Sometimes I have bad days, or even weeks. Over the past few years, these bad days have manifested for me in two opposing and yet integrated ways. The first is a deep longing for solitude, a desire to find some far off place away from people and the world, somewhere I don’t have to interact with or perform for anyone. The second is a strong feeling of disconnect from the people around me, bringing on a sense of loneliness that seeps through even in a crowded room and carrying with it the belief that no one would notice if I was gone.
So many people experience such things. Depression, sorrow, and anxiety can feel like being lost at sea, floating on desperate dark emotions with no sign of land or refuge in sight. Sea of Solitude, a game developed by Jo-Mei Games, powerfully expresses these experiences through the exploration and healing of its watery world.
Hosted by published authors working in a variety of genres and with decades of experience in the industry, the Writing Excuses podcast offers quick 15-20 minute long episodes packed with insightful writing, craft, and business advice. This year, the podcast has shifted its format to focus on eight-episode intensive courses that drill down into a particular subject, in this case, game writing.
Along with regular hosts Mary Robinette Kowal,Dan Wells, and Howard Taylor, the eight episodes on game writing were led by two guest hosts, Cassandra Khaw and James L. Sutter, both of whom have extensive experience writing for games. Kaw has worked as a senior scriptwriter for Ubisoft Montreal and as a freelance writer for various indie video game developers. Sutter is a co-creator of the Pathfinder and Starfinder table-top roleplaying games.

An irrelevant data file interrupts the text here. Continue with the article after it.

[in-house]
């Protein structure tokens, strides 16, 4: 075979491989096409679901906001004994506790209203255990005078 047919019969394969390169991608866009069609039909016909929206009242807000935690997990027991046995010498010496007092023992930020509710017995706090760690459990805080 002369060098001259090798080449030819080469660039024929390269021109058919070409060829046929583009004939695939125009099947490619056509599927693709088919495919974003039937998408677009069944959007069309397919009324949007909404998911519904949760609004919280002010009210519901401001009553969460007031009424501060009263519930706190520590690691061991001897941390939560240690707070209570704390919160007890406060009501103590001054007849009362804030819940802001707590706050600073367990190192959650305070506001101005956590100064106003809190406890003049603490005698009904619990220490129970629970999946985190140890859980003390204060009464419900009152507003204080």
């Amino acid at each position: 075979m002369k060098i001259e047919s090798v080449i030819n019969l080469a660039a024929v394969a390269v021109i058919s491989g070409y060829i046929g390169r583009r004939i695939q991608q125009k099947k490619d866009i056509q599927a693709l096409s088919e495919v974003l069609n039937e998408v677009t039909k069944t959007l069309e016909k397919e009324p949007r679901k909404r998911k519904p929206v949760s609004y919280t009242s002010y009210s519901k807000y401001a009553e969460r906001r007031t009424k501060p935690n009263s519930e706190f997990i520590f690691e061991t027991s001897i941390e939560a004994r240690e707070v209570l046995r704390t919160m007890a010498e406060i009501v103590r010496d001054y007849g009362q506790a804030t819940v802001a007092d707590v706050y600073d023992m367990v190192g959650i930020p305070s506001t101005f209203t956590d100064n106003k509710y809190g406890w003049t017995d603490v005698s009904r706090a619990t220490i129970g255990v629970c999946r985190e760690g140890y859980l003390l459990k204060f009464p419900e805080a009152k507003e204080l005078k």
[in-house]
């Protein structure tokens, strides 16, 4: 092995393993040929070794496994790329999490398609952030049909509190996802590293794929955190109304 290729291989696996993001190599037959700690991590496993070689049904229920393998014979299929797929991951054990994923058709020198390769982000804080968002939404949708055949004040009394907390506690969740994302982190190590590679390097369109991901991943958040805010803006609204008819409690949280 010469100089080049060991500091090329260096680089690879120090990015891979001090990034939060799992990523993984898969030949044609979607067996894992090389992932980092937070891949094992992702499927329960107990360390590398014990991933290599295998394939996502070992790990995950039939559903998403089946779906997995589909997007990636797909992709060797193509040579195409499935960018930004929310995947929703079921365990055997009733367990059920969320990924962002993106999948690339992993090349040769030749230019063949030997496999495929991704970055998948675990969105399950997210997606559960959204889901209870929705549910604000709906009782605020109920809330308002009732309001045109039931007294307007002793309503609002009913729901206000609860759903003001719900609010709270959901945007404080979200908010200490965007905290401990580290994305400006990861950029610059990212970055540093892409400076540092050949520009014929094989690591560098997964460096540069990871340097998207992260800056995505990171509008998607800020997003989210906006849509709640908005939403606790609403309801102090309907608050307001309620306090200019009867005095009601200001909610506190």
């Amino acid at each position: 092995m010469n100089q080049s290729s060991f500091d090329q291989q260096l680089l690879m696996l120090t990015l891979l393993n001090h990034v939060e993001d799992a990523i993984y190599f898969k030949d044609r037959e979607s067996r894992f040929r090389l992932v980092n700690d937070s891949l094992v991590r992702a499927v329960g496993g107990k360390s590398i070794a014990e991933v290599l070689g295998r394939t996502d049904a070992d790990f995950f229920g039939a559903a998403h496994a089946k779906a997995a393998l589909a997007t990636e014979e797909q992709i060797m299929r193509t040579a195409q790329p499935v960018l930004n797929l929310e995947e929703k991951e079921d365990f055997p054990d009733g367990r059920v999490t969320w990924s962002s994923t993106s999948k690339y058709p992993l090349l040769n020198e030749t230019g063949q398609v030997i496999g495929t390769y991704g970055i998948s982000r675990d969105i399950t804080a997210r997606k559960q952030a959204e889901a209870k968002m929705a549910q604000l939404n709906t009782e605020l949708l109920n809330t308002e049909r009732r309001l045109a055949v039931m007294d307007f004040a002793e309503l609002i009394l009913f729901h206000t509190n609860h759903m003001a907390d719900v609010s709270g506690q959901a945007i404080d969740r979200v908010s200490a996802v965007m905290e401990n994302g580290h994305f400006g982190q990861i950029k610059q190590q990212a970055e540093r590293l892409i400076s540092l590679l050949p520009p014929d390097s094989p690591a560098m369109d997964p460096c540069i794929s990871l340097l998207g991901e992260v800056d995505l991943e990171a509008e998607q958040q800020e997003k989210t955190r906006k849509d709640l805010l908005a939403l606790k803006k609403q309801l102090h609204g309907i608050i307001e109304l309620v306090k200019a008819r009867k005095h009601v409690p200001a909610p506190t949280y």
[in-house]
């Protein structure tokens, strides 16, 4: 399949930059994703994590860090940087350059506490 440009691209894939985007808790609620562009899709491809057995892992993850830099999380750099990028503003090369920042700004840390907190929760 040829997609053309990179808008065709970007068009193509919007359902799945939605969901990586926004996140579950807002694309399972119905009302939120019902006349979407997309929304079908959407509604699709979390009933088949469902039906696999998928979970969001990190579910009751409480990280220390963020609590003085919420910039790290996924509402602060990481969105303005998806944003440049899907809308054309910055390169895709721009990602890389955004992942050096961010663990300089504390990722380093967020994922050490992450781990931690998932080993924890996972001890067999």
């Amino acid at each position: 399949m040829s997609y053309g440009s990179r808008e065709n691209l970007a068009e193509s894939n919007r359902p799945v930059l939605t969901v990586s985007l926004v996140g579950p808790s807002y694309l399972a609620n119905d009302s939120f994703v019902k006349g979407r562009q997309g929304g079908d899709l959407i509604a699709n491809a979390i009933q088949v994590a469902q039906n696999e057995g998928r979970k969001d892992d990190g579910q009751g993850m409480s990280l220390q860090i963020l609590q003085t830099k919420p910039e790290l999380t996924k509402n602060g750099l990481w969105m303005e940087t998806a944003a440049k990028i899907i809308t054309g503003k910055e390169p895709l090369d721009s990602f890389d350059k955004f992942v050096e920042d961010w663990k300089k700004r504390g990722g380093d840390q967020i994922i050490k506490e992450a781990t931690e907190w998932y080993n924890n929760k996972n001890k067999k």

One of my great pleasures in life is sitting back and watching a good horror movie. My tastes are wide ranging, from horror comedies to supernatural scares, gritty psychological horror, and body horror. Iâ€™ll watch it all.
But horror video games have always seemed too intense for me. Watching a horror movie is a passive experience, allowing me to observe the characterâ€™s progress through the haunted house and judge their decision to go down into the dark basement.
Video games on the other hand remove that passivity from the equation. As the player, I find myself suddenly immersed in the experience. Instead of watching the character step down into the dark, Iâ€™m the one in control, the one who has to make the decision to go down the stairs, even though I know something terrible awaits.
Over time, however, Iâ€™ve gained a growing appreciation for scary games. Itâ€™s been slow going, starting with games that feature more of a creepy aesthetic than actual scares and growing to a love for the intensity of survival horror.